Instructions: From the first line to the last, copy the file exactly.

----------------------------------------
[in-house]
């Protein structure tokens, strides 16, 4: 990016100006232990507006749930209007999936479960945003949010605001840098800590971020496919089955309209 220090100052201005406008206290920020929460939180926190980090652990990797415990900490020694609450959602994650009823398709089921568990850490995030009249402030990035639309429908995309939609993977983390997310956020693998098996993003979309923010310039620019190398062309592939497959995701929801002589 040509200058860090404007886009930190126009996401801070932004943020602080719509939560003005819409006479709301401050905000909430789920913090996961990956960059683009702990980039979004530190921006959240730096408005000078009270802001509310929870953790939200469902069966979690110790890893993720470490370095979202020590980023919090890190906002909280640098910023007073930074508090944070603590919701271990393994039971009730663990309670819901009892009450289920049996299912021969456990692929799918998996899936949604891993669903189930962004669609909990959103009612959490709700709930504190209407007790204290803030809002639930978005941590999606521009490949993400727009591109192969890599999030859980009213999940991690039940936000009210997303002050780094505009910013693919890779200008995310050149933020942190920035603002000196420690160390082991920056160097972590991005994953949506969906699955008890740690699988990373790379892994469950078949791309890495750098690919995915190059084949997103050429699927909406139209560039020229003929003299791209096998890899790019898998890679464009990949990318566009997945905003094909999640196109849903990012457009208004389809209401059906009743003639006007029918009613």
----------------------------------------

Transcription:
[in-house]
């Protein structure tokens, strides 16, 4: 990016100006232990507006749930209007999936479960945003949010605001840098800590971020496919089955309209 220090100052201005406008206290920020929460939180926190980090652990990797415990900490020694609450959602994650009823398709089921568990850490995030009249402030990035639309429908995309939609993977983390997310956020693998098996993003979309923010310039620019190398062309592939497959995701929801002589 040509200058860090404007886009930190126009996401801070932004943020602080719509939560003005819409006479709301401050905000909430789920913090996961990956960059683009702990980039979004530190921006959240730096408005000078009270802001509310929870953790939200469902069966979690110790890893993720470490370095979202020590980023919090890190906002909280640098910023007073930074508090944070603590919701271990393994039971009730663990309670819901009892009450289920049996299912021969456990692929799918998996899936949604891993669903189930962004669609909990959103009612959490709700709930504190209407007790204290803030809002639930978005941590999606521009490949993400727009591109192969890599999030859980009213999940991690039940936000009210997303002050780094505009910013693919890779200008995310050149933020942190920035603002000196420690160390082991920056160097972590991005994953949506969906699955008890740690699988990373790379892994469950078949791309890495750098690919995915190059084949997103050429699927909406139209560039020229003929003299791209096998890899790019898998890679464009990949990318566009997945905003094909999640196109849903990012457009208004389809209401059906009743003639006007029918009613």